I recently wrote a blog post about the impact of demographic shifts and how engineer’s roles are defined. As I pointed out, these demographic changes will impact dramatically how companies manage their talent pool and is happening at the same time that the “employment deal” is changing. Continue reading
This topic comes up periodically and a recent article in Harvard Business Review entitled “Redesigning Knowledge Work” prompted me to re-visit my own thinking on the topic.
Every organization who employs engineers faces decisions about how to structure their roles on project teams. I am specifically talking about engineering organizations that employ a variety of skill sets who come together on teams for a period of months to years to develop highly engineered, standardized products. Some good examples include whether an electrical engineer should not only do architecture and design, but also do PCB layout. Or should the PCB layout be done by a lower-level ECAD employee? How about the more senior mechanical engineers with years of experience? Should they be responsible not only for 3D modeling, but detail drawings as well? I think in most cases the roles just “work themselves out” without any specific decisions being made one way or another. That may be a mistake. Of course, decisions about roles influence formal job descriptions, if used, and impacts hiring and recruiting strategies for new or replacement engineers. Continue reading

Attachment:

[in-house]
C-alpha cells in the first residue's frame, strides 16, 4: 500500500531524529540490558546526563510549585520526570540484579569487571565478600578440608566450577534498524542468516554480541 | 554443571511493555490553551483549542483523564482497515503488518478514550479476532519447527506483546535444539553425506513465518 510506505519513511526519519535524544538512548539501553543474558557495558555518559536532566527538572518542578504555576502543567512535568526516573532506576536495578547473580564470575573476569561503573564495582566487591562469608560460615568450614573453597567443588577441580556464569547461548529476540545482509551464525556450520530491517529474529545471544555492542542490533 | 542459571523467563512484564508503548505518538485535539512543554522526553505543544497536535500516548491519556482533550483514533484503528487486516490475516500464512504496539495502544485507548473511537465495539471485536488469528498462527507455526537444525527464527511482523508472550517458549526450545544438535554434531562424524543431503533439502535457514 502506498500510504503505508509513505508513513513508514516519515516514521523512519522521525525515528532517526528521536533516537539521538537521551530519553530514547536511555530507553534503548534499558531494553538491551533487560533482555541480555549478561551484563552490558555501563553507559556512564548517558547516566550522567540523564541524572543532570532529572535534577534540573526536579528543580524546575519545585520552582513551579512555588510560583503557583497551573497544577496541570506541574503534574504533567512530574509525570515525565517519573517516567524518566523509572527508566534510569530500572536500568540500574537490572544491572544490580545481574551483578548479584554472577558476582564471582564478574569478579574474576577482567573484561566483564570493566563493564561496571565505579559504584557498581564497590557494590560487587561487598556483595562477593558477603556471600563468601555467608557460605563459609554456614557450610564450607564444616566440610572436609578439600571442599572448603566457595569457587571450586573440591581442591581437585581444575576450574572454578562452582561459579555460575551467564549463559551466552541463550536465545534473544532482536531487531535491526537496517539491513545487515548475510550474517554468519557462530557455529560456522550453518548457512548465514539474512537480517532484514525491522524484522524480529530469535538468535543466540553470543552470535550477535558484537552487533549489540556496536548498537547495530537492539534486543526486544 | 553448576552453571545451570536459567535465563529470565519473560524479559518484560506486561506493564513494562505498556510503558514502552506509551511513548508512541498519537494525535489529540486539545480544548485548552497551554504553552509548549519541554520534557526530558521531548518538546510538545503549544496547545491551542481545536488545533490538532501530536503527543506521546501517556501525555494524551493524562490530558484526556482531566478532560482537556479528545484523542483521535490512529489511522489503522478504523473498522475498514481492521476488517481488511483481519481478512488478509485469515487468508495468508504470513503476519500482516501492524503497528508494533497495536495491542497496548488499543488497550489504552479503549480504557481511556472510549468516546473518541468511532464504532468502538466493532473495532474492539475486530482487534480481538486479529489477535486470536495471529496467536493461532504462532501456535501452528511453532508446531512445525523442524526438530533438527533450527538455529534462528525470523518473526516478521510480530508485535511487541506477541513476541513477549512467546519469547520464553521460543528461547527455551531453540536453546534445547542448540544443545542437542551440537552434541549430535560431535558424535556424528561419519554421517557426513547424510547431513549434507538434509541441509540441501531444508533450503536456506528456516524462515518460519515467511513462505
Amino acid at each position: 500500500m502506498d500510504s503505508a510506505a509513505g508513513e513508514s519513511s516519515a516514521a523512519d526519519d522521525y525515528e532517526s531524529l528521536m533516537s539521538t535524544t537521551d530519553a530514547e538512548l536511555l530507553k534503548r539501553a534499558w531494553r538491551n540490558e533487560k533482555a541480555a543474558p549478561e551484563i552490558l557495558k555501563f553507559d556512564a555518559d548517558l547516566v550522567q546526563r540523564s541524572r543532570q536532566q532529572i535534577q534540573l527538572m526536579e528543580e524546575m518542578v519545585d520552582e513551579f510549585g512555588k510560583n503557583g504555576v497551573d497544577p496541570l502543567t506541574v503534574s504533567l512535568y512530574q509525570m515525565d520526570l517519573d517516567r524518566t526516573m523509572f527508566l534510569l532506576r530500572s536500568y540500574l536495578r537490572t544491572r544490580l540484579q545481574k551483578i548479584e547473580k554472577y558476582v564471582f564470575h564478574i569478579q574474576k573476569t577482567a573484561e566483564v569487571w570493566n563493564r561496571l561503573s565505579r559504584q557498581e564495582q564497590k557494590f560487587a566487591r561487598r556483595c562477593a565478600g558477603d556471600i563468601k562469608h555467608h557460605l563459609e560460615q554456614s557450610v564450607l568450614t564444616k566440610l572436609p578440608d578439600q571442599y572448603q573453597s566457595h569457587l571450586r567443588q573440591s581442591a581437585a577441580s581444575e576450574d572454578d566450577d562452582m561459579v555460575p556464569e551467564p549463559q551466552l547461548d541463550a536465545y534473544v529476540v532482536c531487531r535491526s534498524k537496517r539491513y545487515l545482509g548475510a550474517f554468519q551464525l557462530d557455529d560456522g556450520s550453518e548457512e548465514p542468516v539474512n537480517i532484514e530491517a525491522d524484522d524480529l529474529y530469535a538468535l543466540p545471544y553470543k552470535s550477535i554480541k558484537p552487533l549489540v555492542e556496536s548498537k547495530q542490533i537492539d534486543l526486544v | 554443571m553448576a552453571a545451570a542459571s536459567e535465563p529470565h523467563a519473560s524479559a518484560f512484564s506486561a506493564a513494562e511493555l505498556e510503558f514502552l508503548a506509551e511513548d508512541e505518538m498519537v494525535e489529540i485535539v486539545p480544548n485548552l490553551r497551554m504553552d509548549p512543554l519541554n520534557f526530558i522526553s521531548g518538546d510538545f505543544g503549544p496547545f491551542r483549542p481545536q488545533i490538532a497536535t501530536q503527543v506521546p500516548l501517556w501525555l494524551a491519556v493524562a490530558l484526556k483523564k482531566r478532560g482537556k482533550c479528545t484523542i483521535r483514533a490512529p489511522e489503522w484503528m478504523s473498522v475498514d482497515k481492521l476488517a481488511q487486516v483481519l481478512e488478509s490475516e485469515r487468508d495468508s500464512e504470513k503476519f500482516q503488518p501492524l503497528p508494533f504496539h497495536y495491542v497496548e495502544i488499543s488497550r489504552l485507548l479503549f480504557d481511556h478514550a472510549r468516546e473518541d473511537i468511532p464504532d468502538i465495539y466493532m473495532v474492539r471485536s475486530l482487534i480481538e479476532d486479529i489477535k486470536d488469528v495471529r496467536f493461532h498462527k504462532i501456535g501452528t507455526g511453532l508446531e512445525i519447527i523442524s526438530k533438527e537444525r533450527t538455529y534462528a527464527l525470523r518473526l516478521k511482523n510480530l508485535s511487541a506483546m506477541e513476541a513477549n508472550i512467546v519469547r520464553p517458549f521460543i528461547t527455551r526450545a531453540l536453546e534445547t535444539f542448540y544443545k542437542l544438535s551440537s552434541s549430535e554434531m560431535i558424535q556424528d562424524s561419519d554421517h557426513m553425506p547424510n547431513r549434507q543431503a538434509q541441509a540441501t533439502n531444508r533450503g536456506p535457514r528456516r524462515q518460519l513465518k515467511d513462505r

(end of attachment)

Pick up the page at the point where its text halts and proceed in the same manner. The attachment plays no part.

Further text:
This is a question that when asked, you get a variety of answers. In many cases, the definition is too narrow, and only focuses on advertising and outward communication to customers. Sometimes it is confused with sales. One of the classic, timeless descriptions of the difference between sales and marketing comes from Theodore Levitt’s famous 1960 Harvard Business Review article, “Marketing Myopia”. In Levitt’s definition, selling focuses on the needs of the seller. It’s all about turning a product into a revenue stream. Marketing on the other hand is focused on the needs of the buyer and meeting their needs. That definition of the difference has stood the test of time, but is often forgotten. Continue reading
Traditional thermal analysis techniques like thermomechanical (TMA) and dynamic mechanical analysis (DMA) are widely used techniques to characterize bulk material properties. A new nano-characterization technique introduced by Anasys Instruments provides the ability to measure spatially resolved (sub-micron) thermal analysis properties on the surface of a sample. Continue reading